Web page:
Local solutions can help beat climate change, a veteran farmer has proposed.
Kenny Matampash, a crop and livestock farmer and an agricultural solutions expert in Kajiado County says African Indigenous Knowledge Systems (IKS) are crucial to addressing effects climate change in Kenya.
Matampash says his knowledge in irrigation has helped him grow crops in a dry land for commercial use.
“From October this year, I have lost 130 heads of cattle. This shows how urgently Government should engage us to get our views on how to incorporate our indigenous system in improving agriculture,” he says.
The farmer who keeps livestock, rabbits, bees and grows various crops says indigenous knowledge can help in the use of storage of animal feeds and water for irrigation.
“I use my indigenous knowledge prepare land for pasture conservation. Here, I can conserve Napier grass and beetroots. I have also drilled two boreholes at a cost of Sh4.5 million. I use the water to irrigate crops like maize, vegetables, water melon and yellow beans,” Matampash says.
He reveals that he has trained farmers locally and internationally to adopt diversification and adaptation of innovative techniques for sustainable agriculture.
Together with his wife Phylis Nadupoi, the couple now sells their products in Elangata-Wuas, Ilbissil and other markets in Kajiado.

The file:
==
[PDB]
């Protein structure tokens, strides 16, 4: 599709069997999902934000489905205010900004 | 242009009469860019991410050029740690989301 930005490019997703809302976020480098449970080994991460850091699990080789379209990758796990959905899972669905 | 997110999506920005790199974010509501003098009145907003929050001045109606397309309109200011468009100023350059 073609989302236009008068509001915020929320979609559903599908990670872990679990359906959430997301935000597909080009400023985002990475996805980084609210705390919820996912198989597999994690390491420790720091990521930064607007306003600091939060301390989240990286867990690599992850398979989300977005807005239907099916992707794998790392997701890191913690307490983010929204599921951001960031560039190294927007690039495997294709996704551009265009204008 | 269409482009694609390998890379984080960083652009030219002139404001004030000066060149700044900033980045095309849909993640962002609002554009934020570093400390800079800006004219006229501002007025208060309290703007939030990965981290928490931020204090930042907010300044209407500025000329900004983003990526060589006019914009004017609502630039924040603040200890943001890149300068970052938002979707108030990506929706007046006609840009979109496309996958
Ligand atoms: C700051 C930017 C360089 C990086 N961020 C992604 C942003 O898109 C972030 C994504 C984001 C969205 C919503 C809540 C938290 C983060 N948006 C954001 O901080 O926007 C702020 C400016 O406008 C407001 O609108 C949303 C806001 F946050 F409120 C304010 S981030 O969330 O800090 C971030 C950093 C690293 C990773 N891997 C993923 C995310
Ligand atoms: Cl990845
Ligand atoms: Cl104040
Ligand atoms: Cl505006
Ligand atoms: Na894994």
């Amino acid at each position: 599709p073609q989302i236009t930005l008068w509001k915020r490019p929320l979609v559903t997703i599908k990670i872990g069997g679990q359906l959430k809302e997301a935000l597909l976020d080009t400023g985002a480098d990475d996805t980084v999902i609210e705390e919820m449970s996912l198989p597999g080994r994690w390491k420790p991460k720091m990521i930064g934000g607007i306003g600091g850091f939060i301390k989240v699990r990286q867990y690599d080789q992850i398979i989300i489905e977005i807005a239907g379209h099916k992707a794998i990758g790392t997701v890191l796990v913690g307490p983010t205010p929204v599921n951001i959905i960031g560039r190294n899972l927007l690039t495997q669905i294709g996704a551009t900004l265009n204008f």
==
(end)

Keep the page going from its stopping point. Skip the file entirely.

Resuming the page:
“My knowledge has created a miracle in this arid and semi-arid area. This can be replicated in all ASAL regions when water availability and storage is made a priority,” Matampash says.
Mary Kiminza, a farmer in the arid area of Makueni in Eastern Kenya says farmers in the region have used IKS to devise innovative ways of water storage to help them plant crops even during droughts.
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The farmers have come together to build a traditional rock catchment system to harvest rainwater, and despite dry weather, the village still has plenty of water.
“Apart from the gift of life from God, this is the other biggest blessing that has come to us,” says Mrs Kiminza, a mother of five and a member of the village's Ithine Self Help Group.
Rock catchment systems use naturally occurring rock outcrops to divert rainwater to a central collection area. A concrete wall is built to direct the water that trickles down the rock surface into sand and gravel filter, then down pipes into covered storage tanks to be used for irrigation.
“We use our knowledge to build resilience to climate extremes among the worst-hit areas, using locally acceptable techniques and making them as sustainable as possible,” Mrs Kiminza says.
“Residents here in the dry-land regions face an acute water shortage. But with innovative traditional water harvesting techniques, most of them have become food secure and not dependent on food aid any longer,” Mrs Kiminza says.